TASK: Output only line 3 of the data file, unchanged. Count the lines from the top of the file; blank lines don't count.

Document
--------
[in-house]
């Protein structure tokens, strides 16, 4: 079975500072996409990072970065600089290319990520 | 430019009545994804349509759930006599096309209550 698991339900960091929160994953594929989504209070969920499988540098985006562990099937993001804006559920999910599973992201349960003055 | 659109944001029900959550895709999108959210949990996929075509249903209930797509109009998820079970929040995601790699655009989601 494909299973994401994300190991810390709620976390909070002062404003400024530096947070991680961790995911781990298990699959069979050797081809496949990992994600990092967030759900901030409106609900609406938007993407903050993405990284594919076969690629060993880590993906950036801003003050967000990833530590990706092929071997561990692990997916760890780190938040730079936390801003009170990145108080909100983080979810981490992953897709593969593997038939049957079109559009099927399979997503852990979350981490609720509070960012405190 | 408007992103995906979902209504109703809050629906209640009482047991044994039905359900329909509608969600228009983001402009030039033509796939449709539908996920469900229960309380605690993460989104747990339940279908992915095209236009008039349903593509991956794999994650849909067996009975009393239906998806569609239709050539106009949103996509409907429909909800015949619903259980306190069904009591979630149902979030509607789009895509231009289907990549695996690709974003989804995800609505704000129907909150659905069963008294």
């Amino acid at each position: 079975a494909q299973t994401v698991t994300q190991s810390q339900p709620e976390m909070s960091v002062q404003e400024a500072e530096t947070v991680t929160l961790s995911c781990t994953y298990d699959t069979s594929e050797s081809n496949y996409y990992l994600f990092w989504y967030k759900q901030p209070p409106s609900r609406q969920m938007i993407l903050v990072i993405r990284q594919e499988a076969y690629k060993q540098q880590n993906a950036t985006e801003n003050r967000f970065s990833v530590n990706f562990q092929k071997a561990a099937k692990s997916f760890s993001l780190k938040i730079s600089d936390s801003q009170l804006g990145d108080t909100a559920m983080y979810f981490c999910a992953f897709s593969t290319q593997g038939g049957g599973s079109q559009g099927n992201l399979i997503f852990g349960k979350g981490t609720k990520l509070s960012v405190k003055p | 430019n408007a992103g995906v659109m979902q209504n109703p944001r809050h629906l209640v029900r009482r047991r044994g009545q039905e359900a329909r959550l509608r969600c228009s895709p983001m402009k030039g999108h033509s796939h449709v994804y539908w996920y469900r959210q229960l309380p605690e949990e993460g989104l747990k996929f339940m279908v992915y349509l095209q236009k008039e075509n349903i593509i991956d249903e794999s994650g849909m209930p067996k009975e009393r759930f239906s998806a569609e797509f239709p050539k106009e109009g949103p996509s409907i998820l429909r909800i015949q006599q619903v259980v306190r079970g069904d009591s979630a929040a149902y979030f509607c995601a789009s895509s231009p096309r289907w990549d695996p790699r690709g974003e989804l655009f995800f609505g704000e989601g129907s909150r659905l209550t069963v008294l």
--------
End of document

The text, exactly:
């Amino acid at each position: 079975a494909q299973t994401v698991t994300q190991s810390q339900p709620e976390m909070s960091v002062q404003e400024a500072e530096t947070v991680t929160l961790s995911c781990t994953y298990d699959t069979s594929e050797s081809n496949y996409y990992l994600f990092w989504y967030k759900q901030p209070p409106s609900r609406q969920m938007i993407l903050v990072i993405r990284q594919e499988a076969y690629k060993q540098q880590n993906a950036t985006e801003n003050r967000f970065s990833v530590n990706f562990q092929k071997a561990a099937k692990s997916f760890s993001l780190k938040i730079s600089d936390s801003q009170l804006g990145d108080t909100a559920m983080y979810f981490c999910a992953f897709s593969t290319q593997g038939g049957g599973s079109q559009g099927n992201l399979i997503f852990g349960k979350g981490t609720k990520l509070s960012v405190k003055p | 430019n408007a992103g995906v659109m979902q209504n109703p944001r809050h629906l209640v029900r009482r047991r044994g009545q039905e359900a329909r959550l509608r969600c228009s895709p983001m402009k030039g999108h033509s796939h449709v994804y539908w996920y469900r959210q229960l309380p605690e949990e993460g989104l747990k996929f339940m279908v992915y349509l095209q236009k008039e075509n349903i593509i991956d249903e794999s994650g849909m209930p067996k009975e009393r759930f239906s998806a569609e797509f239709p050539k106009e109009g949103p996509s409907i998820l429909r909800i015949q006599q619903v259980v306190r079970g069904d009591s979630a929040a149902y979030f509607c995601a789009s895509s231009p096309r289907w990549d695996p790699r690709g974003e989804l655009f995800f609505g704000e989601g129907s909150r659905l209550t069963v008294l």